You are the product

Discussion in 'privacy general' started by vasa1, Apr 15, 2012.

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  1. vasa1
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    vasa1 Registered Member

  2. stapp
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    stapp Global Moderator

  3. vasa1
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    vasa1 Registered Member

    The second one talks about marketing as a form of exchange which can be traditional or not. I guess "products as people" gets under the skin of those who have a product that can only be marketed the traditional way. So the traditionalists conjure up, through proxy drum beaters, sufficiently scary scenarios and propagate them widely, in the hope that the other form of business dies a quick death.
  4. Pinga
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    Pinga Registered Member

  5. hugsy
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    hugsy Registered Member

    Most stupid thing ever, so you think that if they put a price tag on it and you pay for something, they respect your privacy and don't share/analyze you. Just because they want money for it, doesn't mean it is better in any way, just more expensive.
  6. funkydude
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    funkydude Registered Member

    Not really. While I totally agree with you that it doesn't in any way put them under the obligation not to take your data, there is little need to do so as they are getting paid anyway. Taking data "secretly" would be a threat to that company as a whole if it was found out, which would be a dumb business move. There are quite a few big companies that are making billions from "you", and you wonder how their products are free.
  7. hugsy
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    hugsy Registered Member

    That is not what i am criticizing/arguing. What i am saying is, no matter if it is free or paid for, your data and your "profile" will be analyzed and sold further on. Why would anyone do that, since they are allready getting paid? Because they can do it (technically and legally there is nothing that can stop them), they want to do it (they don't care about your privacy & human rights, just look at all the big companies that collect your data to "give you better service" even if they are making millions from "classical" sales); and there is money to be made, even if just a ounce of gold (greed is above all moral and/or reasonable financial paths). Example: all the big names in business (~ Snipped as per TOS ~, icrap, yaho, att, and on and on it goes ......)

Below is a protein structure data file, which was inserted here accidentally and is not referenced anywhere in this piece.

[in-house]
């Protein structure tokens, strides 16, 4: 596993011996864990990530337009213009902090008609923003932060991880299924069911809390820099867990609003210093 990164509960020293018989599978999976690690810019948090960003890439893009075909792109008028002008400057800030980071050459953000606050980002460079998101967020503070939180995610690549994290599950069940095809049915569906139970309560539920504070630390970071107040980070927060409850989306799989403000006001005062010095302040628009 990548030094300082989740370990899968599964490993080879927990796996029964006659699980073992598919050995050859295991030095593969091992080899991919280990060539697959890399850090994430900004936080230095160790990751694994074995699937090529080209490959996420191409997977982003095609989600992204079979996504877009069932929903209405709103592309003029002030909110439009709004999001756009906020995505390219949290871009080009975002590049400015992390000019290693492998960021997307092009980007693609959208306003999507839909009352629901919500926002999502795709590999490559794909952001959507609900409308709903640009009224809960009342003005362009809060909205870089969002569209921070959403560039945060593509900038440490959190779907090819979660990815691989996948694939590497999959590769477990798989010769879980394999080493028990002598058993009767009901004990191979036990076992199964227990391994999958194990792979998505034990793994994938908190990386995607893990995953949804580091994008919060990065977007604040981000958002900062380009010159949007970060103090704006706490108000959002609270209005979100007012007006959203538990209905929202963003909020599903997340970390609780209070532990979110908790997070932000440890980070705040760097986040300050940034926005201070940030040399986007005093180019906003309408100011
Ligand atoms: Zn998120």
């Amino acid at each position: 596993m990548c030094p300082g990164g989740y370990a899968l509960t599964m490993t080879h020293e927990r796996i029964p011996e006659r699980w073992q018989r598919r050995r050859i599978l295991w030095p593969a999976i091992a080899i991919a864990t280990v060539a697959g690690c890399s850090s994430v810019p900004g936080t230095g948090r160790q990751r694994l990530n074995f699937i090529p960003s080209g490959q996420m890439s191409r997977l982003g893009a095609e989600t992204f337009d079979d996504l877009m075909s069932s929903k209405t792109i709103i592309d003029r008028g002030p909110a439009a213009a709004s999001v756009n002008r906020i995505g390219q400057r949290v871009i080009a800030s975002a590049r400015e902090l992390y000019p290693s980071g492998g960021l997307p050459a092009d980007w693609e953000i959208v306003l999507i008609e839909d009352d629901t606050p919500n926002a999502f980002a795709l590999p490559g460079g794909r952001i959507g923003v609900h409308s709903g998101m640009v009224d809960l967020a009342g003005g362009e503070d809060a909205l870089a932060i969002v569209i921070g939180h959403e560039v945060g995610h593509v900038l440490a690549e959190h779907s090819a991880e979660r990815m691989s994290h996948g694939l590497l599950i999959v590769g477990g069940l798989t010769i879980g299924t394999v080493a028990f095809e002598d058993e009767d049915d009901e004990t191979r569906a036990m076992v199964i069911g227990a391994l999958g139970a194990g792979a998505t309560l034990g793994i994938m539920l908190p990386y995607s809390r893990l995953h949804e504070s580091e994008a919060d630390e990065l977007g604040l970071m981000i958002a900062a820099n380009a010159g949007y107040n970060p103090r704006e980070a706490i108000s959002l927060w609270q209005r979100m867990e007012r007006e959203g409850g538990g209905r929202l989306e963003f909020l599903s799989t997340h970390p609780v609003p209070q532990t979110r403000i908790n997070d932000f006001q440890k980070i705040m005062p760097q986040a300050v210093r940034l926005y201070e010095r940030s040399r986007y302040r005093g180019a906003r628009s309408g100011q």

So all this fuzz ....."uuuu it is free and it is selling YOU, but if it is not free then it must be somehow better"..... grow up.

    p.s.
    Nothing personal, :) it just makes me angry to read these articles about such topics and those as "is your privacy right or privilege". I mean... WTF idiocracy.

    peace:)
    Last edited by a moderator: Apr 16, 2012
  8. mirimir
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    mirimir Registered Member

    What's most important are rights to be private when we choose, through strong encryption, anonymity, ad blocking, cookie management, and so on.
  9. vasa1
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    vasa1 Registered Member

    And while it maybe beyond the scope of the "average" user, it's certainly not impossible. What is well within the means of the "average" user is to exercise discretion in all aspects of one's life.
  10. mirimir
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    mirimir Registered Member

    Indeed. But according to Google, discretion is "the quality of behaving or speaking in such a way as to avoid causing offense or revealing private information." So it's maybe all about discretion ;)

    Getting back to your initial post, I agree that it's foolish to expect Facebook and Google to protect information that we've freely given them. Moreover, I'm on Facebook mainly to troll for old friends, so that would be counterproductive. But I don't share anything that I want kept private.
  11. mirimir
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    mirimir Registered Member

  12. vasa1
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    vasa1 Registered Member

    This is a quote according to Groklaw from Google lawyer's opening statement:
    This conflicts directly with companies that have made and are making their money by selling products. To what extent the "product-selling" companies are orchestrating the "if you don't pay, you are the product" campaign and the outrage over violations of privacy can only be guessed.
  13. chronomatic
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    chronomatic Registered Member

    As Bruce Schneier says about Google: "We are not Google's customer, but their product they sell."
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